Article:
Photo: James Keivom
The night started off sweet, with Democratic mayoral contenders Tony Avella (left) and Bill Thompson (right) paying their respects to Sen. Ted Kennedy, whose passing swept the news in the morning. Then the gloves came off, and both candidates went swinging, their attacks landing not on each other, but on Mayor Michael Bloomberg.
Avella, who was questioned first, threw the first punch, attacking Bloomberg for ignoring voters and overturning term limits. Thompson quickly followed, pummeling the mayor for ignoring the middle class and placing a heavy burden of new taxes on the backs of middle class New Yorkers. The audience responded to the verbal attacks of both contenders with heavy applause.
The first mayoral debate of the primary was moderated by NY1 political anchor Dominic Carter at the public library in midtown. NY1 News, NY1 Noticias, the Daily News, WNYC Radio, Citizens Union and Time Warner Cable hosted.
Thompson is the City Comptroller, an intelligent, by-the-book politician who’s often described as having a professorial demeanor. Avella is the city councilman from Queens, a politician who has fought overdevelopment in the council chamber, and is widely considered the underdog in the race. According to a Quinnipiac Poll released today, Thompson is leading Avella 45 to 10 percent among Democratic voters, with 38 percent undecided.
When asked whether his reputation as being a difficult person to work with among his colleagues in the City Council would prevent him from accomplishing anything as mayor, Avella scoffed.
“You’re damn right I don’t get along with some of them,” he responded, generating laughs and applause. “These are the same people who voted themselves a 25 percent pay raise, who overturned the term limits law. As mayor I want to set the example, set the tone.”
Thompson was asked if his reputation of being “nice” would suppress the fire and drive needed in a campaign to win.
“I don’t think I can be too decent,” he said. He explained that New Yorkers need a decent mayor who would stand and fight for them, which Bloomberg has failed to do.
“I’ve got the energy, the principle and the drive to stand up and beat him,” he declared.
When it came to the issues, both candidates generally agreed with one another. They both see room for change in an education system where students are taught how to answer questions on a test, rather than comprehension skills they can take with them post-graduation. They both felt Mayor Bloomberg failed to handle the swine flu outbreak correctly, see the mayor as catering to the needs of developers rather than creating a better quality of life for working class New Yorkers, and fell completely flat when it comes to reducing the number of homeless families in the city.
They both feel that preventive primary care needs to be improved in the city, and if the federal government doesn’t implement a national health care overhaul, they both will have plans to improve the health care system locally for New Yorkers. They both would like to make changes to the mass transit.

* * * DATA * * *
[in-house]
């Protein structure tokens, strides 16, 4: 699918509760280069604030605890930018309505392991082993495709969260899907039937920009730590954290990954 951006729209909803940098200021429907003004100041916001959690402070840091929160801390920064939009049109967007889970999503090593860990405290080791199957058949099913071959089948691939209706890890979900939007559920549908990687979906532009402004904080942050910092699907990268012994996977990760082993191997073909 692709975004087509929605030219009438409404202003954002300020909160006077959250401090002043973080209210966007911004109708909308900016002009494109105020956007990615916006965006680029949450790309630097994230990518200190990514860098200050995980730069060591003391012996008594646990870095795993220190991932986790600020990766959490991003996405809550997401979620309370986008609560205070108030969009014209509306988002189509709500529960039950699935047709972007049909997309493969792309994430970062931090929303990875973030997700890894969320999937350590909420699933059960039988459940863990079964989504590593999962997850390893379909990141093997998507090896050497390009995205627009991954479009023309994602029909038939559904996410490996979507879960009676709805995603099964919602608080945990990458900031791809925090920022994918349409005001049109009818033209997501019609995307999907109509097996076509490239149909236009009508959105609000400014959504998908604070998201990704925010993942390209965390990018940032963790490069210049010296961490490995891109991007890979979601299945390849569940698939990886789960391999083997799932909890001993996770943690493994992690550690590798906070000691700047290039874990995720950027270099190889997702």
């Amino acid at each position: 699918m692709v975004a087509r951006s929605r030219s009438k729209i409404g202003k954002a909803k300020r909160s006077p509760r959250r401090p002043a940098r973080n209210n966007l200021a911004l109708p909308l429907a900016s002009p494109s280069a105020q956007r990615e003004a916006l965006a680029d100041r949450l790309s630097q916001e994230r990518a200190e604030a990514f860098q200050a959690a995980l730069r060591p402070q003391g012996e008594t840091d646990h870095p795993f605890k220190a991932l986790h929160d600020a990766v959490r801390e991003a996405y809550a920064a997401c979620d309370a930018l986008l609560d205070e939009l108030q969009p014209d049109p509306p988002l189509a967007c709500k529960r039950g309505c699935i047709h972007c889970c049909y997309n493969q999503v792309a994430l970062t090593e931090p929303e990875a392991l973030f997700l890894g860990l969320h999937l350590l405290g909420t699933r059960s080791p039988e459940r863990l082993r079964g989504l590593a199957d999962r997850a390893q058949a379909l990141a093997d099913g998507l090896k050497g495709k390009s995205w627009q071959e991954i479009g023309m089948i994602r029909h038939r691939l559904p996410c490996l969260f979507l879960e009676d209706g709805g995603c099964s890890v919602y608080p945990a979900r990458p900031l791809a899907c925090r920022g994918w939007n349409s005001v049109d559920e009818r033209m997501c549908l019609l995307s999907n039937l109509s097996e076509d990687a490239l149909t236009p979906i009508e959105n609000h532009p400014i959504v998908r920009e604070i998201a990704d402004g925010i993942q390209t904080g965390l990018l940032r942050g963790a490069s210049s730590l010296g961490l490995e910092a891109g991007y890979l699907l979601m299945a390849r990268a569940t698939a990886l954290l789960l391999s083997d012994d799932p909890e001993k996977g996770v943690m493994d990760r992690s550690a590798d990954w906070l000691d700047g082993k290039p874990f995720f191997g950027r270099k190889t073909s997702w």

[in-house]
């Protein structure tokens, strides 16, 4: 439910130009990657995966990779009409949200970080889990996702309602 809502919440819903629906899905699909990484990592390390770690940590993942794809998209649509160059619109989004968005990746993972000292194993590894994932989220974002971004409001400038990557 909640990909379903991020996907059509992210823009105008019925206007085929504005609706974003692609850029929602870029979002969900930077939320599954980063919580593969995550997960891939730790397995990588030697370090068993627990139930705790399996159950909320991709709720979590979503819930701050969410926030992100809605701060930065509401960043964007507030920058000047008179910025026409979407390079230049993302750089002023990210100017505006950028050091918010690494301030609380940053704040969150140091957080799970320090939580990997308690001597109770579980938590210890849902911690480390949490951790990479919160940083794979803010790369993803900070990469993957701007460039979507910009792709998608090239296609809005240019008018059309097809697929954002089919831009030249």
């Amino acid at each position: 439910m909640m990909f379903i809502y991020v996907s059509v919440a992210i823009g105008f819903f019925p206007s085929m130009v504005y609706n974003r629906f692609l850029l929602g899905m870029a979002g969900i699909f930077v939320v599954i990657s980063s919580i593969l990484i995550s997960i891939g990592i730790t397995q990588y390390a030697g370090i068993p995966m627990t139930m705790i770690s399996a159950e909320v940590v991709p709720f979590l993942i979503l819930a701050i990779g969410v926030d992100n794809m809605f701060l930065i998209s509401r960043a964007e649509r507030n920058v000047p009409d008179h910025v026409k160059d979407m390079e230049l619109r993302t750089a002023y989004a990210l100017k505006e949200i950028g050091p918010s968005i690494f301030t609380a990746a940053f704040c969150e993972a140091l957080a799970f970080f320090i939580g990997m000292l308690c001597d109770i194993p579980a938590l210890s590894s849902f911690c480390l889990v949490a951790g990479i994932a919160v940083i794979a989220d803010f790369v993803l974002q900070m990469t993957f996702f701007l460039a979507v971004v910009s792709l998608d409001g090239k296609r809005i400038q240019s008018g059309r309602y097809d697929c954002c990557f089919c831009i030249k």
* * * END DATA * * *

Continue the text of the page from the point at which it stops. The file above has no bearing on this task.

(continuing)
Of course, Avella and Thompson don’t agree on everything. While Thompson sees “stop and frisk” as a tool for police officers as long as they don’t abuse, Avella would like to see the practice stopped altogether.
When asked about the City Council slush fund scandal, Thompson said greater amounts of oversight need to be implemented to make sure every dollar is being used efficiently, while Avella said he’d like to end discretionary funds once and for all and reform the entire process.
To create affordable housing and stabilize rents, Thompson said he’d like to introduce a 21st century Mitchell-Lama program to assist families struggling to stay in the city. To prevent escalating rents, Avella said he’d like to get rid of the rent guidelines board entirely and let the mayor be in control, so when rents are raised, they can directly blame the mayor rather than a board appointed by the mayor.
There were a few surprises during the night as well. Thompson said he has smoked marijuana before, while Avella said he has never smoked so much as a cigarette. They both also agree, with some hesitation, that Bloomberg has been a better mayor than Rudolph Giuliani. Avella said he would not support Gov. David Paterson for reelection in the next primary, while Thompson said he would.
Finally, when it came to punching each other, Avella was the only one who played hardball. He criticized Thompson over his handling of the city’s pension funds and for accepting $500,000 in campaign contributions from pension managers. Thompson staunchly defended his record.
After the debate was over, members of the press asked Avella if he would support Thompson in the general election if Thompson won the nomination. Avella replied that he originally said he would, but with the information about Thompson’s management of the city’s pension funds, he said he would have to reconsider. Thompson’s campaign manager, Eduardo Castell, said Thompson showed he had a lot of passion and fire tonight.